# Find the minimum and maximum distance between the ellipsoid of ecuation $x^2+y^2+2z^2=6$ and the point $P=(4,2,0)$

I've been asked to find, if it exists, the minimum and maximum distance between the ellipsoid of ecuation $x^2+y^2+2z^2=6$ and the point $P=(4,2,0)$

To start, I've tried to find the points of the ellipsoid where the distance is minimum and maximum using the method of Lagrange multipliers.

First, I considered the sphere centered on the point $P$ as if it were a level surface and I construct:

$f(x,y,z)=(x-4)^2+(y-2)^2+z^2-a^2$

And I did the same with the ellipsoid, getting the following function:

$g(x,y,z)=x^2+y^2+2z^2-6$

Then, I tried to get the points where $\nabla$$f and \nabla$$g$ are paralell:

$\nabla$$f=\lambda$$\nabla$$g \rightarrow (2x-8,2y-4,2z)=\lambda(2x,2y,4z) So, solving the system I got that \lambda=1/2, so in consquence x=8 and y=4 But when I replaced the values of x,y obtained in g=0 to get the coordinate z I get a complex number. I suspect there is something on my reasoning which is incorrect, can someone help me? ## 3 Answers Taking from where you left off. By equating coordinates of both sides, you have: 2z = 4\lambda z\implies z = 0 or \lambda = \dfrac{1}{2}. If \lambda = \dfrac{1}{2} \implies x = 8 which is not possible since x^2 \le 6. So what is left is z = 0 or \lambda = 0. Also \lambda \neq 1 for otherwise 2x-8 = 2x which is not possible. \lambda \neq 0, for if it were 0, then you have: 2x-8 = 0 \implies x = 4, and this is not possible since x^2 \le 6. Thus 2x-8 = 2\lambda x, 2y-4 = 2\lambda y\implies x = \dfrac{4}{1-\lambda}, y = \dfrac{2}{1-\lambda}\implies \dfrac{16}{(1-\lambda)^2}+\dfrac{4}{(1-\lambda)^2}=6\implies (1-\lambda)^2 = \dfrac{20}{6} = \dfrac{10}{3}\implies \lambda = 1\pm \dfrac{\sqrt{30}}{3}. Can you take it from here ?. It looks as if one of the lambdas will yield a min and the other a max. • Following yor suggestions, I've got two points: Q_{1}(x,y,z)=(-12/\sqrt{30}$$,-6/\sqrt{30},0)$ and $Q_{2}(x,y,z)=(12/\sqrt{30}$$,6/\sqrt{30},0). Now, from here to get the minimum and maximum distance I could do it through |Q_{i}P|=\sqrt{(x-4)^2+(y-2)^2+z^2}, right? Jun 17 '17 at 16:12 • Yep.Try it and let me know your answer. Jun 17 '17 at 21:47 • I obtained that |Q_{1}P|=\sqrt{36+10/3\sqrt{30}}, and |Q_{2}P|=\sqrt{36-10/3\sqrt{30}}. What do you think @DeepSea? Jun 19 '17 at 19:16 • I think you got the right answer. Are you good at physics also? or so so? Jun 19 '17 at 23:27 • haha I think I am, but I'm in my first year of the university, so in process of getting way much better! Jun 20 '17 at 13:56 Since by C-S$$2x+y\leq\sqrt{(x^2+y^2)(2^2+1^2)}=\sqrt{5(x^2+y^2)},$$we obtain$$(x-4)^2+(y-2)^2+z^2=x^2+y^2+z^2-4(2x+y)+20\geq \geq x^2+y^2+z^2-4\sqrt{5(x^2+y^2)}+20=6-2z^2+z^2-4\sqrt{5(6-2z^2)}+20==26-z^2-4\sqrt{5(6-2z^2)}\geq26-4\sqrt{30}.$$It's obvious that the equality occurs, which gives the minimal value:$$\sqrt{26-4\sqrt{30}}.$$Since -2x-y\leq\sqrt{5(x^2+y^2)}, by the same way we can get a maximal value:$$\sqrt{26+4\sqrt{30}}.$$Done! hint The ellipse can be parametrized as$$x_e =\sqrt {6}\sin (\phi)\cos (\theta) y_e=\sqrt{6}\sin (\phi)\sin (\theta ) z_e=\sqrt {3}\cos (\phi) $$the square of the distance from a point of the ellipse to the point (4,2,0) is$$D^2=(x_e-4)^2+(y_e-2)^2+z_e^2=3\sin^2 (\phi)+23-8x_e-4y_e $$You can find min and max D, by solving the system,$$\frac {\partial D^2}{\partial \phi}=\frac {\partial D^2}{\partial \theta}=0$\$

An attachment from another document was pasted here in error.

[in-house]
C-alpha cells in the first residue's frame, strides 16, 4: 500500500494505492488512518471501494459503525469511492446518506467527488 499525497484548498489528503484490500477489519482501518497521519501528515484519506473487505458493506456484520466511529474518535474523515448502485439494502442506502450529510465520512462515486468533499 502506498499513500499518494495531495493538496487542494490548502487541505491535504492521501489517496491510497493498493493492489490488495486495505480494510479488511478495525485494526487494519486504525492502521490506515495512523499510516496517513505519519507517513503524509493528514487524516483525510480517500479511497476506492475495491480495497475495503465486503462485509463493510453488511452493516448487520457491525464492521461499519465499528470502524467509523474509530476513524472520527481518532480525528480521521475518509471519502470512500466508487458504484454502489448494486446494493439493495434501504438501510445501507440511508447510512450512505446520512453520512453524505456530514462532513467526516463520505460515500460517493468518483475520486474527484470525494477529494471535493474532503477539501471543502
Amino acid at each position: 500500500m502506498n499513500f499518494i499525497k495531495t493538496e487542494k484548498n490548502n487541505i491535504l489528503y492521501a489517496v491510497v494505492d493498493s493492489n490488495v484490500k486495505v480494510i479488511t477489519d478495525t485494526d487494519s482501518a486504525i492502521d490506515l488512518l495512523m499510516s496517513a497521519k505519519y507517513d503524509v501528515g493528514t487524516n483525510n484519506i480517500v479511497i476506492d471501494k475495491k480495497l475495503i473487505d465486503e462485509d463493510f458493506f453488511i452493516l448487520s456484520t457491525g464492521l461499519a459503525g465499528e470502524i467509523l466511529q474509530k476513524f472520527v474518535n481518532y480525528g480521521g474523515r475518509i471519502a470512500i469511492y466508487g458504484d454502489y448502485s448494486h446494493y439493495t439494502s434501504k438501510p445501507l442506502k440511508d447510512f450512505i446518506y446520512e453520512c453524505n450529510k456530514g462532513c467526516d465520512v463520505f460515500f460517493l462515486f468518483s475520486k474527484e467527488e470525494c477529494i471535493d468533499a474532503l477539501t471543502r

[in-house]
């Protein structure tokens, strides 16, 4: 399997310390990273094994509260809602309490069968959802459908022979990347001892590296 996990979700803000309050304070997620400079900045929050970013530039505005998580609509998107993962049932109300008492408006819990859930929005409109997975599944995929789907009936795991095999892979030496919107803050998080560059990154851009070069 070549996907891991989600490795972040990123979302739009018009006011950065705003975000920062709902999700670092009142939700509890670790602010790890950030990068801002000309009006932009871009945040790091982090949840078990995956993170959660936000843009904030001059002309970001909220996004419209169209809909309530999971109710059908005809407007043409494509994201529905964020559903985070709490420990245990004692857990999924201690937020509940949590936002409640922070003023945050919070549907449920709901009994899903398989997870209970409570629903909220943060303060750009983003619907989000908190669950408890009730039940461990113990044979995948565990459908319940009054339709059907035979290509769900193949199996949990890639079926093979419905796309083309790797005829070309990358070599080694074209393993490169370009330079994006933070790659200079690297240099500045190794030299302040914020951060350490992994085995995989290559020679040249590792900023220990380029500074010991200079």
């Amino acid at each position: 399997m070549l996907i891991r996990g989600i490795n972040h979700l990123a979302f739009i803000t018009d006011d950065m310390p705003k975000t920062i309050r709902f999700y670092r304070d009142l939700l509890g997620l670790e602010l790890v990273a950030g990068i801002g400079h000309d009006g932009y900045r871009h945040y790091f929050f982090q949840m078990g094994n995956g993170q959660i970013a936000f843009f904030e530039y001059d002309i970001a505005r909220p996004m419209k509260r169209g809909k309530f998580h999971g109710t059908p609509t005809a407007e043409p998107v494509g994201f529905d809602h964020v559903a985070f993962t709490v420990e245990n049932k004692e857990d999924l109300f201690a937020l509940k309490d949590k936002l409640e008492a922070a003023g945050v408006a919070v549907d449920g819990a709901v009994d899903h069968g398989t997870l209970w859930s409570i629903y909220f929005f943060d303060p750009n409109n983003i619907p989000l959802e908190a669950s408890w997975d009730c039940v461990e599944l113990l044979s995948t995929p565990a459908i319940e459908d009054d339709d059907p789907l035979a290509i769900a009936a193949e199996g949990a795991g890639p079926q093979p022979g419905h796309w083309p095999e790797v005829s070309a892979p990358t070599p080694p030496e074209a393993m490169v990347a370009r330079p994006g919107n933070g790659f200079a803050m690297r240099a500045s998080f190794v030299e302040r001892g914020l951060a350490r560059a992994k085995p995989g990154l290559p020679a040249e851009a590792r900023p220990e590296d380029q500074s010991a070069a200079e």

• In my course, I didn't learn yet how to parametrize through polar coordinates. In which book can I read something about it? Jun 17 '17 at 16:18
• @NeisySofíaVadori Look for spherical coordinates. Jun 17 '17 at 16:54